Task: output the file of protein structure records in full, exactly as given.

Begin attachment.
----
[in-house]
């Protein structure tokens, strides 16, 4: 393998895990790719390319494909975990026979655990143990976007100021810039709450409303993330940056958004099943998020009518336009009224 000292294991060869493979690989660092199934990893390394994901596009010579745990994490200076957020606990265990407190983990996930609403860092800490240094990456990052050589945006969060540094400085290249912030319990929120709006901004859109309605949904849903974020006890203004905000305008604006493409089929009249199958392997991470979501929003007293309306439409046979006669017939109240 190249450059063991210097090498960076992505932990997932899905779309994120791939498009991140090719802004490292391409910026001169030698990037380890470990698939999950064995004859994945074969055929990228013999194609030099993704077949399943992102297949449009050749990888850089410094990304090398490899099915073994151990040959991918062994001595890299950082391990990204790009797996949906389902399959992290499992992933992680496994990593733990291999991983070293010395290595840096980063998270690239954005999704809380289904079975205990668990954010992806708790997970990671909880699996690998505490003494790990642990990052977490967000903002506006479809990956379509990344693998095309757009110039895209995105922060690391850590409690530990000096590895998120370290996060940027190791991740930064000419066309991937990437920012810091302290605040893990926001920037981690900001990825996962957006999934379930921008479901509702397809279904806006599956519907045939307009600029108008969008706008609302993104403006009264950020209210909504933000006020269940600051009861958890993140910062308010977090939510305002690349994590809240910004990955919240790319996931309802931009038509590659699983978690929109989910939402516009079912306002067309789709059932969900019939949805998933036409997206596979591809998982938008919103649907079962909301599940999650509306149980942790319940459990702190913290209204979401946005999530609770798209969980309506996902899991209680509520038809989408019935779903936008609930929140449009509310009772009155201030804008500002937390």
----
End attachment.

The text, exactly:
[in-house]
């Protein structure tokens, strides 16, 4: 393998895990790719390319494909975990026979655990143990976007100021810039709450409303993330940056958004099943998020009518336009009224 000292294991060869493979690989660092199934990893390394994901596009010579745990994490200076957020606990265990407190983990996930609403860092800490240094990456990052050589945006969060540094400085290249912030319990929120709006901004859109309605949904849903974020006890203004905000305008604006493409089929009249199958392997991470979501929003007293309306439409046979006669017939109240 190249450059063991210097090498960076992505932990997932899905779309994120791939498009991140090719802004490292391409910026001169030698990037380890470990698939999950064995004859994945074969055929990228013999194609030099993704077949399943992102297949449009050749990888850089410094990304090398490899099915073994151990040959991918062994001595890299950082391990990204790009797996949906389902399959992290499992992933992680496994990593733990291999991983070293010395290595840096980063998270690239954005999704809380289904079975205990668990954010992806708790997970990671909880699996690998505490003494790990642990990052977490967000903002506006479809990956379509990344693998095309757009110039895209995105922060690391850590409690530990000096590895998120370290996060940027190791991740930064000419066309991937990437920012810091302290605040893990926001920037981690900001990825996962957006999934379930921008479901509702397809279904806006599956519907045939307009600029108008969008706008609302993104403006009264950020209210909504933000006020269940600051009861958890993140910062308010977090939510305002690349994590809240910004990955919240790319996931309802931009038509590659699983978690929109989910939402516009079912306002067309789709059932969900019939949805998933036409997206596979591809998982938008919103649907079962909301599940999650509306149980942790319940459990702190913290209204979401946005999530609770798209969980309506996902899991209680509520038809989408019935779903936008609930929140449009509310009772009155201030804008500002937390």